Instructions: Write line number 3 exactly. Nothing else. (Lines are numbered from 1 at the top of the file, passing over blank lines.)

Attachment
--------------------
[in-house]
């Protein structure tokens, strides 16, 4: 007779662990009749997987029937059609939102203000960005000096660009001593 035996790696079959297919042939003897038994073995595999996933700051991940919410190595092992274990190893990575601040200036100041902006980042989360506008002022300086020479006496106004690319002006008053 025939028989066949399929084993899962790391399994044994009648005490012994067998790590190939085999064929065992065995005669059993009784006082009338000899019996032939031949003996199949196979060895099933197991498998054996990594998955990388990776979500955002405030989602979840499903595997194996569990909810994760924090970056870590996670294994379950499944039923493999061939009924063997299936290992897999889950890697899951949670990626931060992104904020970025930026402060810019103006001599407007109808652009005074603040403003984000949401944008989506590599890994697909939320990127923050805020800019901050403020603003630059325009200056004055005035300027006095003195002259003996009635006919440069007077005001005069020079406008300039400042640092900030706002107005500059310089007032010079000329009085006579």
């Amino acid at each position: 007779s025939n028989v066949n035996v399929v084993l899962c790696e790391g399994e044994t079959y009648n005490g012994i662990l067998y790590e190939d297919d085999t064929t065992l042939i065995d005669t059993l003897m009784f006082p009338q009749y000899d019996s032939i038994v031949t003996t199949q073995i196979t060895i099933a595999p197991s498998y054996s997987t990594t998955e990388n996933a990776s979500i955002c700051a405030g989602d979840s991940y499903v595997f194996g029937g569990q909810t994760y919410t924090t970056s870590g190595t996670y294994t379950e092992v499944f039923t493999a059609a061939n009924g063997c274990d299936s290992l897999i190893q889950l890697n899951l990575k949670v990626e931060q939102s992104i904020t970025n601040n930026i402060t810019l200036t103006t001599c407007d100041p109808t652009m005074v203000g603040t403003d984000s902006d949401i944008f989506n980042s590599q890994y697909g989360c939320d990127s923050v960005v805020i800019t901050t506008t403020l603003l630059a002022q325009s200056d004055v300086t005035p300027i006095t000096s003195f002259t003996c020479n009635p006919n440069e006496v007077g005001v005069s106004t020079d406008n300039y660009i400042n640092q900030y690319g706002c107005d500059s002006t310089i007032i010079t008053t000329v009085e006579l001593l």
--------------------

């Amino acid at each position: 007779s025939n028989v066949n035996v399929v084993l899962c790696e790391g399994e044994t079959y009648n005490g012994i662990l067998y790590e190939d297919d085999t064929t065992l042939i065995d005669t059993l003897m009784f006082p009338q009749y000899d019996s032939i038994v031949t003996t199949q073995i196979t060895i099933a595999p197991s498998y054996s997987t990594t998955e990388n996933a990776s979500i955002c700051a405030g989602d979840s991940y499903v595997f194996g029937g569990q909810t994760y919410t924090t970056s870590g190595t996670y294994t379950e092992v499944f039923t493999a059609a061939n009924g063997c274990d299936s290992l897999i190893q889950l890697n899951l990575k949670v990626e931060q939102s992104i904020t970025n601040n930026i402060t810019l200036t103006t001599c407007d100041p109808t652009m005074v203000g603040t403003d984000s902006d949401i944008f989506n980042s590599q890994y697909g989360c939320d990127s923050v960005v805020i800019t901050t506008t403020l603003l630059a002022q325009s200056d004055v300086t005035p300027i006095t000096s003195f002259t003996c020479n009635p006919n440069e006496v007077g005001v005069s106004t020079d406008n300039y660009i400042n640092q900030y690319g706002c107005d500059s002006t310089i007032i010079t008053t000329v009085e006579l001593l």